ARISTOTLE QUOTES VI

Greek philosopher (384 B.C. - 322 B.C.)

Wickedness is nourished by lust.

ARISTOTLE, attributed, Day's Collacon

0 likes

Tags: lust


Pleasure in the job puts perfection in the work.

ARISTOTLE, attributed, Wisdom for the Soul

0 likes

Tags: work


Victory is the end of generalship.

ARISTOTLE, Nicomachean Ethics

0 likes

Tags: victory


Remember that time slurs over everything, let all deeds fade, blurs all writings and kills all memories. Exempt are only those which dig into the hearts of men by love.

ARISTOTLE, letter to Alexander on the policy toward the Cities

0 likes


We need relaxation because we cannot work continuously. Relaxation, then, is not an end; for it is taken for the sake of activity.

ARISTOTLE, The Nicomachean Ethics

0 likes

Tags: relaxation


Bad men are full of repentance.

ARISTOTLE, Nicomachean Ethics

0 likes

Tags: repentance


Be studious to preserve your reputation; if that be once lost, you are like a cancelled writing, of no value, and at best you do but survive your own funeral.

ARISTOTLE, attributed, Day's Collacon

0 likes

Tags: reputation


Probable impossibilities are always to be preferred to improbable possibilities.

ARISTOTLE, Poetics

0 likes

Tags: possibility


The wise man must not be ordered but must order, and he must not obey another, but the less wise must obey him.

ARISTOTLE, Metaphysics

0 likes

Tags: obedience


Wicked men obey for fear, but the good for love.

ARISTOTLE, attributed, Day's Collacon

0 likes


All action presupposes an end.

ARISTOTLE, Nicomachean Ethics

0 likes

Tags: action


But tangible differ from visible and sonorous impressions, in that the latter are perceived by the medium acting in some way upon us, while the former are perceived, not by, but together with, the medium, like a man who is struck through his shield--for it is not the shield which, having been struck, strikes him, but the shield and he are simultaneously struck together.

ARISTOTLE, On the Vital Principle

0 likes


Rhetoric is useful because things that are true and things that are just have a natural tendency to prevail over their opposites, so that if the decisions of judges are not what they ought to be, the defeat must be due to the speakers themselves, and they must be blamed accordingly.

ARISTOTLE, Rhetoric

0 likes


A man who has been well trained will not in any case look for more accuracy than the nature of the matter allows; for to expect exact demonstration from a rhetorician is as absurd as to accept from a mathematician a statement only probable.

ARISTOTLE, Nicomachean Ethics

0 likes


It is absurd to hold that a man ought to be ashamed of being unable to defend himself with his limbs, but not of being unable to defend himself with speach and reason, when the use of rational speech is more distinctive of a human being than the use of his limbs.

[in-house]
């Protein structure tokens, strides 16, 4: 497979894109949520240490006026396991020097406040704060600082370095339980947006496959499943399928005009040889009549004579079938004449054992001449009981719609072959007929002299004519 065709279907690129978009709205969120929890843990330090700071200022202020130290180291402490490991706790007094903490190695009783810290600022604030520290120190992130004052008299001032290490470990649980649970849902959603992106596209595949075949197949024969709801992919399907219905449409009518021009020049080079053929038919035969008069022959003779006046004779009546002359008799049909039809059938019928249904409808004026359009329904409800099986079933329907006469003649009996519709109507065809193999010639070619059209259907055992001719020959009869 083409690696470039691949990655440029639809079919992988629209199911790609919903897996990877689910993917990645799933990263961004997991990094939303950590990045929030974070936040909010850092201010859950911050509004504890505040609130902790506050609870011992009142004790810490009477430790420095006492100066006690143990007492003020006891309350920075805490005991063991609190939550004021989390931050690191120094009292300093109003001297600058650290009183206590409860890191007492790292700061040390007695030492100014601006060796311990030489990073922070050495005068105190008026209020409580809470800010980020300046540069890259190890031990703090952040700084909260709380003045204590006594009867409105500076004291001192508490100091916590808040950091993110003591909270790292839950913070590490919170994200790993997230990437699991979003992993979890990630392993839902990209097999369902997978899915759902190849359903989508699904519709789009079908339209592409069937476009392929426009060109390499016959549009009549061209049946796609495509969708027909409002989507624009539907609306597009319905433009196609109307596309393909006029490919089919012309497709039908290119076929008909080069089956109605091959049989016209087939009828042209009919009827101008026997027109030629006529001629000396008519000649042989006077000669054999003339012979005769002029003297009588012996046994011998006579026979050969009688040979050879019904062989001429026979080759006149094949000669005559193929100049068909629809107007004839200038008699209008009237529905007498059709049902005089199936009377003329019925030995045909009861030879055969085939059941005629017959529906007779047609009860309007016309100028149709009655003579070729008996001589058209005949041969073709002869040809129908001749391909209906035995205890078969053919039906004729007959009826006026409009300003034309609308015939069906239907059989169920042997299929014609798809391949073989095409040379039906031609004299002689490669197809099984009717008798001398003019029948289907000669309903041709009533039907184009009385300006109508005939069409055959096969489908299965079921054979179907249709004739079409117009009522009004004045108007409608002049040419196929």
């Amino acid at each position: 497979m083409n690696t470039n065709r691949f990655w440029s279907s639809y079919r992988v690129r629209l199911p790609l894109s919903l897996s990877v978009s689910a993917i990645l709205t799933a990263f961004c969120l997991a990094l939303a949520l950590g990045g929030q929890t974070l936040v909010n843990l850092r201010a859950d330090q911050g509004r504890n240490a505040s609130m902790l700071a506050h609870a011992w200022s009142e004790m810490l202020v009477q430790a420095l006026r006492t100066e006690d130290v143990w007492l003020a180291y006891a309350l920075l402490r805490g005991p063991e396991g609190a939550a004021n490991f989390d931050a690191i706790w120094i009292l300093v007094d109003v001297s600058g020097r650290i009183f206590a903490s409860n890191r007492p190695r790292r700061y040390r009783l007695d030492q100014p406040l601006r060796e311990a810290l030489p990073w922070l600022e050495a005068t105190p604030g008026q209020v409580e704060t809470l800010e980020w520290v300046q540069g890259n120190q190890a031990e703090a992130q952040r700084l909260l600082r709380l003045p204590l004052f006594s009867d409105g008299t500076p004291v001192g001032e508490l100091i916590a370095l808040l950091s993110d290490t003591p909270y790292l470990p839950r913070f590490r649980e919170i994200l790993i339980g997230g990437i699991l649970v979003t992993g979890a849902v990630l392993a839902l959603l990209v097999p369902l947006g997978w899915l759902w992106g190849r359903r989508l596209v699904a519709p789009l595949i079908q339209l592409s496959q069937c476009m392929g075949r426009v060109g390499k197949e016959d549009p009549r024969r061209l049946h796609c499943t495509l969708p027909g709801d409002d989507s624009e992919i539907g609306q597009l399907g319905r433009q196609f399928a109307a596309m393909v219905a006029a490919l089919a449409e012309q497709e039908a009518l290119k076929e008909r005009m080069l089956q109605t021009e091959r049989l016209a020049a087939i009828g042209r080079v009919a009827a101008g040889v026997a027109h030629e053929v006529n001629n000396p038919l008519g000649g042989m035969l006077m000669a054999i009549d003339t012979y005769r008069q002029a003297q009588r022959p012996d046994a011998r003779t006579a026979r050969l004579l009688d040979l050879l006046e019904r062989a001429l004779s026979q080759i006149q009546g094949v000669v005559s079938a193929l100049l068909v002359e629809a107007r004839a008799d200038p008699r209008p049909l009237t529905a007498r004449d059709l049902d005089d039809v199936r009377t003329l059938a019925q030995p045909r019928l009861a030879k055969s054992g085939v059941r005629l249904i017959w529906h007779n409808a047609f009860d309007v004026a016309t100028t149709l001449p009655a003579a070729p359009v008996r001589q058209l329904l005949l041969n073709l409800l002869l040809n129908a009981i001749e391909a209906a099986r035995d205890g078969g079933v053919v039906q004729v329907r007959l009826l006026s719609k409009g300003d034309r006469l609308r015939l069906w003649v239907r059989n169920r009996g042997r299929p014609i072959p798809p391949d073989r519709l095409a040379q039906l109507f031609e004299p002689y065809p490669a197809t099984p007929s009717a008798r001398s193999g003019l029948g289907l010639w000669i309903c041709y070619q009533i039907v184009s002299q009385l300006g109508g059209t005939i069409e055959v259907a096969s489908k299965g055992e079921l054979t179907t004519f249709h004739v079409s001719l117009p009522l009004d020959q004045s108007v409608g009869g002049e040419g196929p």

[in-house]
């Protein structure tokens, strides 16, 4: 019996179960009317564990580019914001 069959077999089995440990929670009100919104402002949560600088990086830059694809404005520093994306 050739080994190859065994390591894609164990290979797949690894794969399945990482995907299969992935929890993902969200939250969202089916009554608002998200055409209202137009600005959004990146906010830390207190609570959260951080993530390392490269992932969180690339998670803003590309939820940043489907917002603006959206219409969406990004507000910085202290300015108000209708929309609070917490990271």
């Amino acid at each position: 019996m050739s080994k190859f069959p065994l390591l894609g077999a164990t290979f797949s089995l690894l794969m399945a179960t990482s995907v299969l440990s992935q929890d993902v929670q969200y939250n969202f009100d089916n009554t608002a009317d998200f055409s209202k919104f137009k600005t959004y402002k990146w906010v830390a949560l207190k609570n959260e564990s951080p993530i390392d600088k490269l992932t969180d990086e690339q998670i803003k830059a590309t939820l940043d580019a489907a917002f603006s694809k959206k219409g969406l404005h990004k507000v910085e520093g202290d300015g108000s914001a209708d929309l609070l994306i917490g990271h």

ARISTOTLE, Rhetoric

0 likes


Now ends clearly differ from one another. For, firstly, in some cases the end is an act, while in others it is a material result beyond and besides that act. And, where the action involves any such end beyond itself, this end is of necessity better than is the act by which it is produced.

ARISTOTLE, Nicomachean Ethics

0 likes


Both excess and defect are alike prejudicial to moral virtue.

ARISTOTLE, Nicomachean Ethics

0 likes

Tags: virtue


Now each man can give a good judgment upon matters with which he is acquainted, and is in such cases a good judge. In each particular case, therefore, he judges best who has been taught the matter in question, and on all matters he whose education has been universal.

ARISTOTLE, Nicomachean Ethics

0 likes

Tags: knowledge


What, then, is in each case the chief good? Surely it will be that to which all else that is done is but a means. And this in medicine will be health, and in tactics victory, and in architecture a house, and so forth in other cases.

ARISTOTLE, Nicomachean Ethics

0 likes


It may then be asked whether there is but one mode of impression for all the senses, seeing that taste and touch are acted upon by contact, and the other senses from a distance? But yet this is a seeming difference only, for we perceive the hard and the soft, as we do the odorous, the sonorous, and the visible, through media; with this difference, that the former impressions are made by objects close to, and the latter by objects at a distance from us. On which account, as we perceive all things through a medium, the medium, in the case of bodies close to us, escapes our attention; but if, as we have already said, we could be sensible of all tangible impressions through a membraneous substance, without our being conscious of their having been so transmitted, we should then be situated as we now are, when in water or air; for so situated, we seem to touch bodies directly, and to have no impression from them through a medium.

ARISTOTLE, On the Vital Principle

0 likes